A Medial Miracle

February, 2001

A little over a year ago, Dr. Edwin C. Cadman started his new job as dean of the University of Hawaii’s John A. Burns School of Medicine. The school, without a permanent dean since 1996, was near death, having been almost suffocated by constant budget cuts. Cadman had his work cut out for him.

Miraculously, the good doctor has not only revived the school but is on the verge of pulling off the academic equivalent of building the six million-dollar man. During Cadman’s short tenure he has almost tripled the amount of research grant money at the school from $5.8 million in 1999 to $15.8 million in 2000 by luring some of the best and brightest to Hawaii. He’s overseeing a stopgap renovation to school facilities to accommodate the new researchers and faculty he has recruited and hopes to recruit. And he is doing this all while planning the school’s most ambitious expansion to date, the construction of a $140 to $200 million medical school and research complex on 10 acres of waterfront state property in Kakaako.

“We have the pied piper of the medical business here at Manoa,” says Allan D. Robb, vice dean of hospital and business affairs at the UH medical school. “People listen and follow him. The mission and vision didn’t come until we had the leader.”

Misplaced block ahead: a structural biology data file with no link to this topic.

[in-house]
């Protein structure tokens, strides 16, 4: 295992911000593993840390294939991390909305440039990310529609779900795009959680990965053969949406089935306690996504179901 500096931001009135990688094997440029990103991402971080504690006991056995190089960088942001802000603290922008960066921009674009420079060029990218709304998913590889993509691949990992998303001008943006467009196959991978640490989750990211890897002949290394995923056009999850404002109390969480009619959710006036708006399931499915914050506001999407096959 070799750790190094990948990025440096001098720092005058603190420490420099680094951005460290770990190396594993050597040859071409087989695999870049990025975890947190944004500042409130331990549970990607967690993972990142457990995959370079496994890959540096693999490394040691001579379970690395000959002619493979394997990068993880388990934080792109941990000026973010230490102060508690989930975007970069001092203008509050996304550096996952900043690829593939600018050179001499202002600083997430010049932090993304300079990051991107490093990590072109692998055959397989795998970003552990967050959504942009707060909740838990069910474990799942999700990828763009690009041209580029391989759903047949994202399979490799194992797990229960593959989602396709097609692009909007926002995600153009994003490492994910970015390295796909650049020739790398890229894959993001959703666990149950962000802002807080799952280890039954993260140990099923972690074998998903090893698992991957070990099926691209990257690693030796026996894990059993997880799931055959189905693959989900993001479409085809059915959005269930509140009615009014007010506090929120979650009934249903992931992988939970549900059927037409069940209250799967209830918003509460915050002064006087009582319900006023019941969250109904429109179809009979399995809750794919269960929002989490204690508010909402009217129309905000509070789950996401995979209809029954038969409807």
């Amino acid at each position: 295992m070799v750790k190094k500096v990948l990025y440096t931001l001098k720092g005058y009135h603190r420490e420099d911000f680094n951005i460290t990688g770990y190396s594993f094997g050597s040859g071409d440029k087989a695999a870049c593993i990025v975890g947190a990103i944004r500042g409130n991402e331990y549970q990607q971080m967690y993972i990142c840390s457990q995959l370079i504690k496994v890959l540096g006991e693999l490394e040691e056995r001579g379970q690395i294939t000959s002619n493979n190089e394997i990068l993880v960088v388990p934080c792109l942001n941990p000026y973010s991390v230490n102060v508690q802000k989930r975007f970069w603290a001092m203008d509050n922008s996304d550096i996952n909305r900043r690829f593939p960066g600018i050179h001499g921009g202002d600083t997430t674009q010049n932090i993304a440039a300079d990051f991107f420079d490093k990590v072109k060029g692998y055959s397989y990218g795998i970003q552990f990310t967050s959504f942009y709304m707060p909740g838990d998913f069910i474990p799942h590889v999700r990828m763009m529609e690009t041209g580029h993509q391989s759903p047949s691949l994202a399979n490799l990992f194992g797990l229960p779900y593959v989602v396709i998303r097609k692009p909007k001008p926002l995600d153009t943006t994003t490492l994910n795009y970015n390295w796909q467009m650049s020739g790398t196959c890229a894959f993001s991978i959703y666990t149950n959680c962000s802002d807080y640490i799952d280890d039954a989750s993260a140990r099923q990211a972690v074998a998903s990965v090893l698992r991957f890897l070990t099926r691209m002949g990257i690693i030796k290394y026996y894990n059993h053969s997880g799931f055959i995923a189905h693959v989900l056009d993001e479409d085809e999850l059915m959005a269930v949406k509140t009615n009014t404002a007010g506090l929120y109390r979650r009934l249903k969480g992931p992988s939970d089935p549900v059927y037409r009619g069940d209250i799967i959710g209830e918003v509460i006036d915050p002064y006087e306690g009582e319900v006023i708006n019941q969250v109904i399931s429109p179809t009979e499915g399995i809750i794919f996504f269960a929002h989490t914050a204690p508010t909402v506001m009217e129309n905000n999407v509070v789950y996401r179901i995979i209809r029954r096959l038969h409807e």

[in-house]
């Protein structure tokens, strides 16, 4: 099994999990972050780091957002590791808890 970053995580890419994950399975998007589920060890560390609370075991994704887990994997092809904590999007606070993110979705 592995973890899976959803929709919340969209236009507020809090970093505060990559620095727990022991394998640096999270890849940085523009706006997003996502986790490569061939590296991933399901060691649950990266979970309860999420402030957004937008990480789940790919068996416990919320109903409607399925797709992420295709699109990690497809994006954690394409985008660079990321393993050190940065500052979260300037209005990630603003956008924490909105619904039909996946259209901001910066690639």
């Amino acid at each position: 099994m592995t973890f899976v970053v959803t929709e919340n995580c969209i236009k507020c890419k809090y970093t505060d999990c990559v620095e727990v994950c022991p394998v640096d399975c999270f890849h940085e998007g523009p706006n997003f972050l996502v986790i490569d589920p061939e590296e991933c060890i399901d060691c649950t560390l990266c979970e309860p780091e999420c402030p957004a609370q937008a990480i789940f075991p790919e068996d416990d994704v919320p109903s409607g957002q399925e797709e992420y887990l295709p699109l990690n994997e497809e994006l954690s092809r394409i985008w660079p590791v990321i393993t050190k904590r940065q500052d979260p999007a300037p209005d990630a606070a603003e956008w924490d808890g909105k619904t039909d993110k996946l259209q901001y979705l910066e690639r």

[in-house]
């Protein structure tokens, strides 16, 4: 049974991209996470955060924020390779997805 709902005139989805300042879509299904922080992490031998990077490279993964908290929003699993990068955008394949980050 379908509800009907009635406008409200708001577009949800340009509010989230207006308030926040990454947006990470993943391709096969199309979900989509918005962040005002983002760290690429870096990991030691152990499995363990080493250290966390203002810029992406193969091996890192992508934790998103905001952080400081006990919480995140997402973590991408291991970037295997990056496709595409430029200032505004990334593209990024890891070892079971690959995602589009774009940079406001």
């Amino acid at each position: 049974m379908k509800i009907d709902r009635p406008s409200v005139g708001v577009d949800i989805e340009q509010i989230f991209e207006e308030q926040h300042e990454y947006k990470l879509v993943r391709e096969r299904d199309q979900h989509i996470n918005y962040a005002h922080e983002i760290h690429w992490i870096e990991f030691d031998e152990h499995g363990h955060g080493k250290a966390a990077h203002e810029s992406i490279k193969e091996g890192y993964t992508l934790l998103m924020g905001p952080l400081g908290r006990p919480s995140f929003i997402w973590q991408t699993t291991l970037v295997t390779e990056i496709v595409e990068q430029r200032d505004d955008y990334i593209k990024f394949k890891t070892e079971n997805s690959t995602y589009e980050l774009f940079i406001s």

And that vision is as clear as it is broad. According to Cadman, the future of the medical school is going to rely heavily on how successful it is in generating its own revenue stream. Medical research and its possible breakthrough discoveries promise to be an economic foundation of the new school and Cadman believes that in 10 years he will be able to match or exceed the state’s contribution to his operating budget. Currently, the medical school has a budget of approximately $30 million.

“I hate to use a sports metaphor but you can’t recruit the best baseball players if you have a lousy field,” says Cadman. “That is where we are. We have an awful physical plant.”

And there is a slight sense of urgency to recruit new faculty since some of Cadman’s “players” are ready for the makule league. According to Cadman, 29 of his faculty of 300-plus are over 65 and nine of those are over 70.

The proposed medical school would focus on education and research with abundant leasable space for use by the biotech and biomedical industries. The new school would need 60 new faculty members and between 300 to 400 new staff. Cadman believes that it will immediately be able to double the school’s current research money to somewhere in the neighborhood of $30 million.

“My personal opinion is that this is one of the better ways that the state can use its money,” adds Bill Richardson of HMS Hawaii. “It could attract significant monies from the National Institute of Health and would put Hawaii on the map for its cloning technology and biotech efforts.” Last November, Cadman formally submitted his plan to the governor and he intends to spend a good portion of this legislative session showing it to lawmakers, business people and local philanthropists.

“I get unsolicited inquiries all the time from top-flight people wanting to relocate here,” says Cadman. We have all that is necessary to have a first-rate medical school, we just have to build the field.”

 

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